As part of ongoing renovation, the management of Medical Park Tower on West 38th Street plans to wall off a series of fantastical murals painted in 1967 by Mexican artist Rafael Navarro because they are too fragile to peel off.
Austin painting conservator Mark van Gelder said there could be another option: Take out sections of the walls behind the beloved murals that are likely not load-bearing.
Last week, musician Sara Hickman alerted the arts and historical communities that the murals were endangered, after seeing signs about the plans posted near the murals, which are in the building’s north lobby. Since then, she has been leading an effort to save them by contacting museum leaders, City Council members and preservationists.
A spokeswoman for Chicago-based Lillibridge, which operates the medical facility, said that, rather than risk removing the canvas directly, the company plans to "encapsulate" the murals.
"The murals were originally painted on canvas and shipped to Austin for installation at the time the building was constructed in 1967," said Louise Adhikari. "Each single canvas is adhered to the wall it is mounted upon and we have been advised there is a very high risk that any attempt to remove the paintings will result in significant damage to the paintings."
According to the renovation plan, the murals will be preserved, but hidden from sight.
"While the murals will not be part of the updated design aesthetic of the building, in order to protect the paintings we will be constructing a new wall in front of each of these murals to accommodate the new interior finishes, " Adhikari said. "Lillibridge is documenting this process during the construction project and will maintain the records related to these murals for the future."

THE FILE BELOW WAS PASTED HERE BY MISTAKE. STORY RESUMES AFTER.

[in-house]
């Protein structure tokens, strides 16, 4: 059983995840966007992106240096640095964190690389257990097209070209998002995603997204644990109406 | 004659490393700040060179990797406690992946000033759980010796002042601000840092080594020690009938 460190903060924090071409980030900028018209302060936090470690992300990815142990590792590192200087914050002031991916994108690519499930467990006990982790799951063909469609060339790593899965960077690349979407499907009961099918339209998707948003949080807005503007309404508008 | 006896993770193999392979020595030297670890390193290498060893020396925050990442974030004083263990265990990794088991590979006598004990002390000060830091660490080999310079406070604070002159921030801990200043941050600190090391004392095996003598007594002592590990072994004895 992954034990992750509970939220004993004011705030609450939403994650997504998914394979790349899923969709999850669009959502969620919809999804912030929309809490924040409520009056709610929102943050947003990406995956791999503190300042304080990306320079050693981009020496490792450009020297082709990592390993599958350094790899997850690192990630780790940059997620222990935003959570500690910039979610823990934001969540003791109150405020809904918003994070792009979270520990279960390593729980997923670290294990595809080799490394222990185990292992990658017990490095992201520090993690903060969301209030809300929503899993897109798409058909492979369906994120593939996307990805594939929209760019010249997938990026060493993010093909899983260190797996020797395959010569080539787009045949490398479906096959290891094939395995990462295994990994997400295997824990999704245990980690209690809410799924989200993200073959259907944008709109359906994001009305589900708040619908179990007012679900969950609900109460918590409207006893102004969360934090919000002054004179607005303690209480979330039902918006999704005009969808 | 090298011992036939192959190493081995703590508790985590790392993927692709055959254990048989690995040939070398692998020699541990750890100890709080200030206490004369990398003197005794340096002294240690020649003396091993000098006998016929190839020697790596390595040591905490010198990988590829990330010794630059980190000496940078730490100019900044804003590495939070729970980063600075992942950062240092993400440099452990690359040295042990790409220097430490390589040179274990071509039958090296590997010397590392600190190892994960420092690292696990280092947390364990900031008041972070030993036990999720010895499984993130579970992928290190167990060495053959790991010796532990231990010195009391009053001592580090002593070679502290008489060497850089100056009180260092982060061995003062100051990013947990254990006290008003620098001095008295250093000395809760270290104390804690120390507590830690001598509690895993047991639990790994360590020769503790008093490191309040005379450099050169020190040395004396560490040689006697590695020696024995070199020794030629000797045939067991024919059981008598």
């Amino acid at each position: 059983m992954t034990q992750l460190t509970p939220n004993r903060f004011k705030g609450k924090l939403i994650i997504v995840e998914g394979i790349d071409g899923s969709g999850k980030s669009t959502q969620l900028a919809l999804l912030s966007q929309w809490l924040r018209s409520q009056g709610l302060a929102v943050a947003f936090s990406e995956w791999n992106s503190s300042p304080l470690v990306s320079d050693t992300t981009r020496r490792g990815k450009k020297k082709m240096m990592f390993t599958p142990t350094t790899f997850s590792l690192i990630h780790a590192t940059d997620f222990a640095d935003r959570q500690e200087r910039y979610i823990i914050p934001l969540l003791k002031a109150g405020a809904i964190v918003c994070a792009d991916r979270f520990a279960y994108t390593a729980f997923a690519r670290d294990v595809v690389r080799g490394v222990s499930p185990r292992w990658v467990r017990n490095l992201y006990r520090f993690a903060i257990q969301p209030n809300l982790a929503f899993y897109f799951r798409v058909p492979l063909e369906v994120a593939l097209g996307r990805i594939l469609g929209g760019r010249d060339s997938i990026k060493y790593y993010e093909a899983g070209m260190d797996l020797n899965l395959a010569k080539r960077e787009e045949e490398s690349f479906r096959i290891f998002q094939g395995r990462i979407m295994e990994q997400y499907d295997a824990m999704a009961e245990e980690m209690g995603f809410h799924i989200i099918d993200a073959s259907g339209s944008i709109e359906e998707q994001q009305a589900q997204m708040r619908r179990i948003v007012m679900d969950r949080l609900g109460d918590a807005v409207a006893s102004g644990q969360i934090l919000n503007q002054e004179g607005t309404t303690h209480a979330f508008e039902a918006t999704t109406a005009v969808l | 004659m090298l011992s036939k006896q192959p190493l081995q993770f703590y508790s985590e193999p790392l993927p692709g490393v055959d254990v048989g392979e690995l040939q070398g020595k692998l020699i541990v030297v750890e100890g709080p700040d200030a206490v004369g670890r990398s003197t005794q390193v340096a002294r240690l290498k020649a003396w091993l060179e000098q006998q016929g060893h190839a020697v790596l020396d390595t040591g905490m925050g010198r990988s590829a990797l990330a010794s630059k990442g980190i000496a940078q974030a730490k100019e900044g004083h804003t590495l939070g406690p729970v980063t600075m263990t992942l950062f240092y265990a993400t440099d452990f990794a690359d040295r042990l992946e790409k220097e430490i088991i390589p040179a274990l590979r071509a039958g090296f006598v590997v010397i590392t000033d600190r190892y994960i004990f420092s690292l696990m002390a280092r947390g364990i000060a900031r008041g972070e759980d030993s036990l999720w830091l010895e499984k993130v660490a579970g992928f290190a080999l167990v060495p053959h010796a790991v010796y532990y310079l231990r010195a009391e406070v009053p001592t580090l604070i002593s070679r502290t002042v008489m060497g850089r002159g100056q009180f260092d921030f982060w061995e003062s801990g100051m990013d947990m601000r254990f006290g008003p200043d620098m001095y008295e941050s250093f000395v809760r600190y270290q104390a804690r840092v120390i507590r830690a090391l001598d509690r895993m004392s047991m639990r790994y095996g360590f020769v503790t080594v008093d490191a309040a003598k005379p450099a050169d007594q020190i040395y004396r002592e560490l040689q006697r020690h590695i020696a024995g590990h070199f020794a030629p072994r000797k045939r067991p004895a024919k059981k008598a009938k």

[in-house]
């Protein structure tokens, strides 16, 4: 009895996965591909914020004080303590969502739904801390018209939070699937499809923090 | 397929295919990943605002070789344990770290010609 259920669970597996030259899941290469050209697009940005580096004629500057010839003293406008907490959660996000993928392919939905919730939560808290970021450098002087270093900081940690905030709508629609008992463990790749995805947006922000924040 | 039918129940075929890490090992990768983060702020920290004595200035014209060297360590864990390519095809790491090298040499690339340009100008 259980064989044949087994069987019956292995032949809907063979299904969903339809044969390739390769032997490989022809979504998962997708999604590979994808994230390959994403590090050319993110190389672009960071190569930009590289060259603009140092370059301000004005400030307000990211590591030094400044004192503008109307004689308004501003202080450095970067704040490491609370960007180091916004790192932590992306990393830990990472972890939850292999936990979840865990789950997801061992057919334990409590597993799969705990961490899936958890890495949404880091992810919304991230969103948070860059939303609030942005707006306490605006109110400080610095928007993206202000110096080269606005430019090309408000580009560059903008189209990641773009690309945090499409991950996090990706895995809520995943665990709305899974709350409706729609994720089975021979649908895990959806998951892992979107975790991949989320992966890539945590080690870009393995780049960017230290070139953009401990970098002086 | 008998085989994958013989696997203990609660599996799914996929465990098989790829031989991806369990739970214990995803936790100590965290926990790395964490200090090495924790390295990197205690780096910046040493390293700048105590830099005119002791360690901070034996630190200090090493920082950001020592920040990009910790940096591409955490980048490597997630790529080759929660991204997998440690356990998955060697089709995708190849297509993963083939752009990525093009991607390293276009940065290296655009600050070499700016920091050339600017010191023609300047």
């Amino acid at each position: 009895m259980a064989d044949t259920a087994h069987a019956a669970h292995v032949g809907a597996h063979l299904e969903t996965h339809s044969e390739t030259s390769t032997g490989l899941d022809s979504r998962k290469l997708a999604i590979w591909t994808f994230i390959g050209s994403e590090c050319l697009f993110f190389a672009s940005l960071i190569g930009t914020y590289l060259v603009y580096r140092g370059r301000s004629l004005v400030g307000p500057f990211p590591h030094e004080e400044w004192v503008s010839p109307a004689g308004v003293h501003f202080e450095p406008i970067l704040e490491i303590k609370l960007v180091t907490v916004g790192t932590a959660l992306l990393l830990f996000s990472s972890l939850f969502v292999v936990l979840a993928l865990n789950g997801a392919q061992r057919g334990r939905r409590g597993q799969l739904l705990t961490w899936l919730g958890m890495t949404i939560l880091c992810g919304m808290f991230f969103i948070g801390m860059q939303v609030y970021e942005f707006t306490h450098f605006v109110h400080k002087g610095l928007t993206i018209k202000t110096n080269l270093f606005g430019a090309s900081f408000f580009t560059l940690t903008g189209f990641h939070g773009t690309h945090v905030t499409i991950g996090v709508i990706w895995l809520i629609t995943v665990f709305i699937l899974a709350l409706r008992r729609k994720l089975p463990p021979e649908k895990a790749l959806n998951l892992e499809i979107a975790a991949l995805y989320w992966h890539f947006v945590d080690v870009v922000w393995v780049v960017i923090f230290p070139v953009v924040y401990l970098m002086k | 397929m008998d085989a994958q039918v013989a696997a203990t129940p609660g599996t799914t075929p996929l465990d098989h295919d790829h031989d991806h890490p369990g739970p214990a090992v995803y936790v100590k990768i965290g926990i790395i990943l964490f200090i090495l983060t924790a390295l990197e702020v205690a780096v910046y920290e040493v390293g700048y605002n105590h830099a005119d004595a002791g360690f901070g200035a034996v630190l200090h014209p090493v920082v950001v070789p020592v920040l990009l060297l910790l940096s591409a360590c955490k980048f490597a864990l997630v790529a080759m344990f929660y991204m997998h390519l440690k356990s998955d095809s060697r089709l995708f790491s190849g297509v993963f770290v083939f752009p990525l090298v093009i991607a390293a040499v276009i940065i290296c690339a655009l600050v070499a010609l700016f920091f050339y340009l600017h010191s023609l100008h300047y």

The significant midcentury tower was designed in 1967 by the noted firm Fehr & Granger. The two murals, each 9-by-29 feet and covered with a complex cosmology, are cherished by the Austin public, as indicated by the strongly pro-mural comments on social media over the weekend.
"The two murals really are, in my opinion, fabulous, and I have admired them for years," said architectural historian Charles Peveto. "They truly are a treasure and hopefully will be saved in place in an equally important architectural property."
As reported in an Austin Answered column in the American-Statesman in 2018, the origin story of the murals can be found in "Rafael Navarro: Murals for Medical Park Tower," written in 1967 by Thomas M. Cranfill.
"On the afternoon and evening of Aug. 25, 1967, a brilliant company gathered in the ancient Teatro Arbeu in Mexico City to see for the first and last time in Mexico the two murals Rafael Navarro has executed for Medical Park Tower in Austin," Cranfill wrote. "The murals, oil on canvas, each 9 feet tall and 29 feet long, are soon to be divested of their stretcher sticks, rolled up, and sent to Austin."
Navarro, born in Michoacan of Tarascan background, studied at the San Carlos Academy of Art, also with Manuel Rodriguez Lozano and Armando Valdes, in Mexico City, then he went to Paris for further study. He worked in traditional genres, including portraits, landscapes and still-life drawings and paintings.
After they were vandalized in 1984, the murals were restored by artist Navarro and again by conservator van Gelder in 2006 and 2007.
A Lillebridge representative had contacted van Gelder five or six ago about the murals and he told them, simply: Do not take them down.
"They could be removed," van Gelder said. "How complex the process would be and how much risk there would be for the murals themselves would really depend on the nature of the wall behind them. I would think if it’s an interior wall in a modern building it’s probably not a supporting wall. You could find layers of cinderblock, plywood and/or sheetrock, with the canvas glued to that. The way to remove them is cut the wall out, if they are not structural, and then rebuild that section of the wall."
Peeling the canvas directly off the wall is a much touchier option.
"That’s very stressful on the paint and the canvas," van Gelder said. "They had been attacked with acid, so how fragile the canvas is — you could get to one of those acid damaged areas and it could tear easily. Bottom line: They can be removed and it’s just a matter of determining what the best process for that is and how involved that process would be."
Van Gelder said that constructing a cover wall is a partial option: "At least this way, the next more enlightened generation of building owners can uncover them."